3 of the 15 economies achieved a score of 1.0 in 2018, indicating comprehensive alignment with the framework. Another 8 economies had a score of 0.5 or higher, reflecting at least a moderate alignment with the framework.

  Key Indicators Database: SDGs   View publication

Source: Key Indicators for Asia and the Pacific 2019

Proportion of Urban Population Living in Slums

Lack of access to basic services is a common constraint in informal settlements and slums, contributing to the persistence of poverty and posing a challenge for sustainable and inclusive urbanization. The UN estimates that about one-quarter of all urban residents, or 1 billion people, live in slums, with an additional 600 million living in inadequate housing.

Among the 13 reporting economies, the largest reductions in the percentage of the urban population living in slums over the review period were in the Lao PDR (58.5 percentage points), Viet Nam (34.4 percentage points), and Cambodia (31.2 percentage points), with an increase of 11.0 percentage points noted in Myanmar.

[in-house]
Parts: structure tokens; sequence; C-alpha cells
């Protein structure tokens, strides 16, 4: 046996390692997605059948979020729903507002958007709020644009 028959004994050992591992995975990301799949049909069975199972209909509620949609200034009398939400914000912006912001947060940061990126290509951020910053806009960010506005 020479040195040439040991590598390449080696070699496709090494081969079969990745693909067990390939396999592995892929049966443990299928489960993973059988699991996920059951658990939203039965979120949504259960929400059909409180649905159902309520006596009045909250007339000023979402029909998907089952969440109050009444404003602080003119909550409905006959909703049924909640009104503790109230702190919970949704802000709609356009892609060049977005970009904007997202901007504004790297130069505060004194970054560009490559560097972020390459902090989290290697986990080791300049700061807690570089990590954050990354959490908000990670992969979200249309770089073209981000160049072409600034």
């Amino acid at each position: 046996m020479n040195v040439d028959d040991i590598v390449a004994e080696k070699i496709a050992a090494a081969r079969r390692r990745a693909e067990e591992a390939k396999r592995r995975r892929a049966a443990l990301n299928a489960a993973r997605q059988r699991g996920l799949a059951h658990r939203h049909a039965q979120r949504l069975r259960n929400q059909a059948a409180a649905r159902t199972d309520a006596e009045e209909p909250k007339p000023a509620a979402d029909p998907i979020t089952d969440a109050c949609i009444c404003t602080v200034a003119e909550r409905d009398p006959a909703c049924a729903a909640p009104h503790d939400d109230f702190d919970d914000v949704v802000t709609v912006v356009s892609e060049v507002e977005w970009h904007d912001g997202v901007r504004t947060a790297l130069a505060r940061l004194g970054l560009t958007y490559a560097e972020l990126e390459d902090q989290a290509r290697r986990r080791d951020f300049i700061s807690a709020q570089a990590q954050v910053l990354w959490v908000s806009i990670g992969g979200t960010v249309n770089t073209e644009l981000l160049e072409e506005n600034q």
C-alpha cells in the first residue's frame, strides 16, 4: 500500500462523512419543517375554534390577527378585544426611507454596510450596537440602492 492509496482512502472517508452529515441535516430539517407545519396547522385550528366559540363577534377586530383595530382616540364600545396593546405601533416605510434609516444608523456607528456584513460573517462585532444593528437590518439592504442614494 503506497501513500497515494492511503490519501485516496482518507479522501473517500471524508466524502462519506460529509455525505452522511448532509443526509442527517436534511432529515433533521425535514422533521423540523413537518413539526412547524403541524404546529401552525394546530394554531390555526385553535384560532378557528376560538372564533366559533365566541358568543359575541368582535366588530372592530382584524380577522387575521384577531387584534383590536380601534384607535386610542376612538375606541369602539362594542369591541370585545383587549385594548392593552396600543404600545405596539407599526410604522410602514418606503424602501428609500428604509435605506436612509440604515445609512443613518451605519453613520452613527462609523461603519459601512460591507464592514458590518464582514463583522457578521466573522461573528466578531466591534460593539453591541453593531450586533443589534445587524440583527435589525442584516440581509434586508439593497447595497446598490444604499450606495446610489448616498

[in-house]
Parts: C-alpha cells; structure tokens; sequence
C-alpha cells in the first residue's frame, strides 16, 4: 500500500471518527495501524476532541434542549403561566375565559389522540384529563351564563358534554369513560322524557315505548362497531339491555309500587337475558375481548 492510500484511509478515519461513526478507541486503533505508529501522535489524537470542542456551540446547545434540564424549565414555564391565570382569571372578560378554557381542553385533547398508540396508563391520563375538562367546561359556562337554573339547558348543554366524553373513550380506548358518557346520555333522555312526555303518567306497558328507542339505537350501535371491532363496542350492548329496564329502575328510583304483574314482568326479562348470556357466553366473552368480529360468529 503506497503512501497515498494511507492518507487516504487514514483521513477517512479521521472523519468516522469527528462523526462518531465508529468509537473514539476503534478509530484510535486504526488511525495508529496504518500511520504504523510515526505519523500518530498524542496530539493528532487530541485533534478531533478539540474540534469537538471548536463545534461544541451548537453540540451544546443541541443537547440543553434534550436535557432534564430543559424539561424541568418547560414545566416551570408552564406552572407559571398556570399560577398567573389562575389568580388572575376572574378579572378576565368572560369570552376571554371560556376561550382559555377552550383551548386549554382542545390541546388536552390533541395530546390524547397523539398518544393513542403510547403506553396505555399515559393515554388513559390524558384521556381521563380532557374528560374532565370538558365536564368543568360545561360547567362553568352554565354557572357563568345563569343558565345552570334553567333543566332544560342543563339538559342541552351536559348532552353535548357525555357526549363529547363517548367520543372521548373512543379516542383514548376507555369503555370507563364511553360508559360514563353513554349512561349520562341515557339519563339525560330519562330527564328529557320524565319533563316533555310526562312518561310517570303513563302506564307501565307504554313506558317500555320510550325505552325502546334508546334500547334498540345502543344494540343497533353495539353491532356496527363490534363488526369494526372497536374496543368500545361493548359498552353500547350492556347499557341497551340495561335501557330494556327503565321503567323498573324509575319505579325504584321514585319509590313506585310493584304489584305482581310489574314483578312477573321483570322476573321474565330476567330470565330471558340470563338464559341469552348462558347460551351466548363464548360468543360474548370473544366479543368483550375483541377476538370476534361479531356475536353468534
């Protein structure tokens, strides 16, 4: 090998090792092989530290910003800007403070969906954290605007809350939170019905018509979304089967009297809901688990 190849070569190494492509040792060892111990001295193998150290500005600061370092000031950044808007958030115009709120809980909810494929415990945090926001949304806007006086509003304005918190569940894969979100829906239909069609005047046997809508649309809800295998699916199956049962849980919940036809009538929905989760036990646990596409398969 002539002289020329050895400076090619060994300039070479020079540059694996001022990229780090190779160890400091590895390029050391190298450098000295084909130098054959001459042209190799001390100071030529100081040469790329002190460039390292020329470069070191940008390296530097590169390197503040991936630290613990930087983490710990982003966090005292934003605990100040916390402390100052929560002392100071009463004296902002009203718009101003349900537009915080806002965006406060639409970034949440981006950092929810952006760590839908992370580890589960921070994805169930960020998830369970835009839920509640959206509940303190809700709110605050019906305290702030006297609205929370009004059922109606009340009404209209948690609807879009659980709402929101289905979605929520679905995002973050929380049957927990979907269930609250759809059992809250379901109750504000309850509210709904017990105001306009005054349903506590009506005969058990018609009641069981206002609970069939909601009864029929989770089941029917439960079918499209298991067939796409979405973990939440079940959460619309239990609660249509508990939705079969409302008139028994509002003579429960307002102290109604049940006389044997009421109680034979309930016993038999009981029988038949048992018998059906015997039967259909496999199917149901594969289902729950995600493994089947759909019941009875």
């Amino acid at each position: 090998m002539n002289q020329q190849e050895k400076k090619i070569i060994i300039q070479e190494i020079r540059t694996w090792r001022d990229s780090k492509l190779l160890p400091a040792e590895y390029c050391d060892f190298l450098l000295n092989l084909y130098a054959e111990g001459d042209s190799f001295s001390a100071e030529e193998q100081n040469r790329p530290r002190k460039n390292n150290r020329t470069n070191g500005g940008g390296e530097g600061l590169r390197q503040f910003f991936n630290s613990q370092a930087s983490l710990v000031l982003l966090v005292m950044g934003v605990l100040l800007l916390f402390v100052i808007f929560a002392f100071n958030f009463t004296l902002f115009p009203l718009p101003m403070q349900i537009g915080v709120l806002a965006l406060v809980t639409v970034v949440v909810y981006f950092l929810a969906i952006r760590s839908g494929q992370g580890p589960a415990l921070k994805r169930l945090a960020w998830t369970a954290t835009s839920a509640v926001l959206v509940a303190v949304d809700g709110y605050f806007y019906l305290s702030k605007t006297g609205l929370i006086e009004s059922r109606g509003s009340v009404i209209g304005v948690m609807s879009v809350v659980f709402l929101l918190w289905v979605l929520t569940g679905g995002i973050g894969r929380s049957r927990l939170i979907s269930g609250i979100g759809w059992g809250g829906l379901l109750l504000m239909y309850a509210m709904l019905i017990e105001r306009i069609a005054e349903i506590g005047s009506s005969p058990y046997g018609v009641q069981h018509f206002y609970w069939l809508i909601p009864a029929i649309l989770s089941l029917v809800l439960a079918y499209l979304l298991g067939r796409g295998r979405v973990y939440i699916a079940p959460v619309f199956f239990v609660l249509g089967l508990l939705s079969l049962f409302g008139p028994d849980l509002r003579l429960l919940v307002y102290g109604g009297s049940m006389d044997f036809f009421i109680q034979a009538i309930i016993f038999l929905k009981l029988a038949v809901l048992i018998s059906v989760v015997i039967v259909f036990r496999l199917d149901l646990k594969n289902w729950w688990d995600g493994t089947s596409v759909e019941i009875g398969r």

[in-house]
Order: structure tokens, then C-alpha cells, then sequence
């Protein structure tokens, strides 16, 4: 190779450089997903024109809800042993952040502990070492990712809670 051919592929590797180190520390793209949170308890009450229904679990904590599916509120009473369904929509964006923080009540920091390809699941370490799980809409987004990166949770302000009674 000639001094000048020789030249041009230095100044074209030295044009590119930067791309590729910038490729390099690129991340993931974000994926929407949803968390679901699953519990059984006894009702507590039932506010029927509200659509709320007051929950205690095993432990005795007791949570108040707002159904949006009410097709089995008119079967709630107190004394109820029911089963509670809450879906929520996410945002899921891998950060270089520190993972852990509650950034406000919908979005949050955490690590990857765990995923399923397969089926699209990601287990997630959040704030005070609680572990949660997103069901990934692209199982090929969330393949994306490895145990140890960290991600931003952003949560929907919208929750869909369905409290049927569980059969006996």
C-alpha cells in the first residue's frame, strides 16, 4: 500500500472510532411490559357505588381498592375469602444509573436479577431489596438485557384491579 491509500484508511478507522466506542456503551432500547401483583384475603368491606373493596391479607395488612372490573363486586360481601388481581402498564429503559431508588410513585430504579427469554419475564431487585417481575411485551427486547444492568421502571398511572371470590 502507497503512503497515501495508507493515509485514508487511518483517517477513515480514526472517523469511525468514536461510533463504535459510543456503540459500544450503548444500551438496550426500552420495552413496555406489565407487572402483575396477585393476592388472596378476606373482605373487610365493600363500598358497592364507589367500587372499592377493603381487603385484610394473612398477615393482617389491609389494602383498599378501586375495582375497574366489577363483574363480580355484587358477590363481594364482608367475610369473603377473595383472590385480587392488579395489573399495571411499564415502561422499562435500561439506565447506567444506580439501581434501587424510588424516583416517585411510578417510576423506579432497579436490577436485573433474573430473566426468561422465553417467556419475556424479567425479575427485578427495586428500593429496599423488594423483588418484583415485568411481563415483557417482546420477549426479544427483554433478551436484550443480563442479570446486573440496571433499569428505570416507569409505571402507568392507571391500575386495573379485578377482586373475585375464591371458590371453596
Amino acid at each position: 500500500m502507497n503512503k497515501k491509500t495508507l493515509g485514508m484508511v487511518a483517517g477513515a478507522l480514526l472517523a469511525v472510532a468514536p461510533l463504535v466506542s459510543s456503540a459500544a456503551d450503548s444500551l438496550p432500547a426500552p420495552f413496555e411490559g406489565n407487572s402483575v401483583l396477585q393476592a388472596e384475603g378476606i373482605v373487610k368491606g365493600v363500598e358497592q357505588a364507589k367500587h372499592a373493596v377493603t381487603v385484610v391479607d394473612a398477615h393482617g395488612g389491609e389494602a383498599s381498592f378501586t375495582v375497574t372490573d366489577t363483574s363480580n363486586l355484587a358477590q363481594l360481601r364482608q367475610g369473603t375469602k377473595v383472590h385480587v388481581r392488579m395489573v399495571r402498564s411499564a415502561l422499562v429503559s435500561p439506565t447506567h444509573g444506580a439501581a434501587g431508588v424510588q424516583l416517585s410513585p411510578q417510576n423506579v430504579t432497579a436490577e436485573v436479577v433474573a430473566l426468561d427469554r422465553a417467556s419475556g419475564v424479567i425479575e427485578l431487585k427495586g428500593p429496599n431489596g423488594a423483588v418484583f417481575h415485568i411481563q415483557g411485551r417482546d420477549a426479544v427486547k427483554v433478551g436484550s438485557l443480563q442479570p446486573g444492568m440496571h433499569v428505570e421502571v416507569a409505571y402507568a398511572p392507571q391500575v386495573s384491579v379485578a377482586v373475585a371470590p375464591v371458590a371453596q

Key Indicators Database: SDGs   View publication

Source: Key Indicators for Asia and the Pacific 2019

Time Required to Start a Business in Asia and the Pacific

Reducing the amount of time required to start a business can act as an incentive to entrepreneurial activity. Shorter start-up times are associated with simplified registration procedures and reduced opportunities for bribes (World Bank 2019).

The largest reductions from 2015 to 2018 were achieved in Timor-Leste (154 days), Brunei Darussalam (116 days), and Azerbaijan (109.5 days). The three most populous economies of the region achieved significant reductions in the number of days required to start a business between 2013 and 2018 for which data are available—the People's Republic of China (from 32.4 to 8.6 days), India (from 32.7 to 16.5 days), and Indonesia (from 75.5 to 19.6 days).